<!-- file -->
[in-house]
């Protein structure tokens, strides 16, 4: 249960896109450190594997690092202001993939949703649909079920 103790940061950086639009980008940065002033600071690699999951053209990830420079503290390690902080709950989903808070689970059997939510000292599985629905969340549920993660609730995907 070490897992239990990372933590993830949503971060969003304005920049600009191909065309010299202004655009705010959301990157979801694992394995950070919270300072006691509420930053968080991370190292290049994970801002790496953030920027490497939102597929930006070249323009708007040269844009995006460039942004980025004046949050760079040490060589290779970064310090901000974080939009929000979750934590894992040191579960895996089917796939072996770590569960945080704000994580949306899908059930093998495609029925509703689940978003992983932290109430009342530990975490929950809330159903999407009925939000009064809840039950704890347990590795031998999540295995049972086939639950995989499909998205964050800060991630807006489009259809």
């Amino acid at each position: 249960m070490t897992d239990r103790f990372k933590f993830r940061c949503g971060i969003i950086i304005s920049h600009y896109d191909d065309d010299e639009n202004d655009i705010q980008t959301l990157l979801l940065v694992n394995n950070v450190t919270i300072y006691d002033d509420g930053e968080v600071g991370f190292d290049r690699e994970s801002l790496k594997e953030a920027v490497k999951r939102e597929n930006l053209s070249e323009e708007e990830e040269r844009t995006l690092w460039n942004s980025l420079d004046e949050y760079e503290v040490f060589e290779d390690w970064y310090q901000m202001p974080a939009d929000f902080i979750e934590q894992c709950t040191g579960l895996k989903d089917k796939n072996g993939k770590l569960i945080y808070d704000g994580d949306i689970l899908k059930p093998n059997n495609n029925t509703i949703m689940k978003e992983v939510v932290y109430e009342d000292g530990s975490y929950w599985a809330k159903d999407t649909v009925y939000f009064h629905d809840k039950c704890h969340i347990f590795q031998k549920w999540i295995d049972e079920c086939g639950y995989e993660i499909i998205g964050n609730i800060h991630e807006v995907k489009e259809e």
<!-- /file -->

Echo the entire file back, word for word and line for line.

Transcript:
[in-house]
């Protein structure tokens, strides 16, 4: 249960896109450190594997690092202001993939949703649909079920 103790940061950086639009980008940065002033600071690699999951053209990830420079503290390690902080709950989903808070689970059997939510000292599985629905969340549920993660609730995907 070490897992239990990372933590993830949503971060969003304005920049600009191909065309010299202004655009705010959301990157979801694992394995950070919270300072006691509420930053968080991370190292290049994970801002790496953030920027490497939102597929930006070249323009708007040269844009995006460039942004980025004046949050760079040490060589290779970064310090901000974080939009929000979750934590894992040191579960895996089917796939072996770590569960945080704000994580949306899908059930093998495609029925509703689940978003992983932290109430009342530990975490929950809330159903999407009925939000009064809840039950704890347990590795031998999540295995049972086939639950995989499909998205964050800060991630807006489009259809």
């Amino acid at each position: 249960m070490t897992d239990r103790f990372k933590f993830r940061c949503g971060i969003i950086i304005s920049h600009y896109d191909d065309d010299e639009n202004d655009i705010q980008t959301l990157l979801l940065v694992n394995n950070v450190t919270i300072y006691d002033d509420g930053e968080v600071g991370f190292d290049r690699e994970s801002l790496k594997e953030a920027v490497k999951r939102e597929n930006l053209s070249e323009e708007e990830e040269r844009t995006l690092w460039n942004s980025l420079d004046e949050y760079e503290v040490f060589e290779d390690w970064y310090q901000m202001p974080a939009d929000f902080i979750e934590q894992c709950t040191g579960l895996k989903d089917k796939n072996g993939k770590l569960i945080y808070d704000g994580d949306i689970l899908k059930p093998n059997n495609n029925t509703i949703m689940k978003e992983v939510v932290y109430e009342d000292g530990s975490y929950w599985a809330k159903d999407t649909v009925y939000f009064h629905d809840k039950c704890h969340i347990f590795q031998k549920w999540i295995d049972e079920c086939g639950y995989e993660i499909i998205g964050n609730i800060h991630e807006v995907k489009e259809e």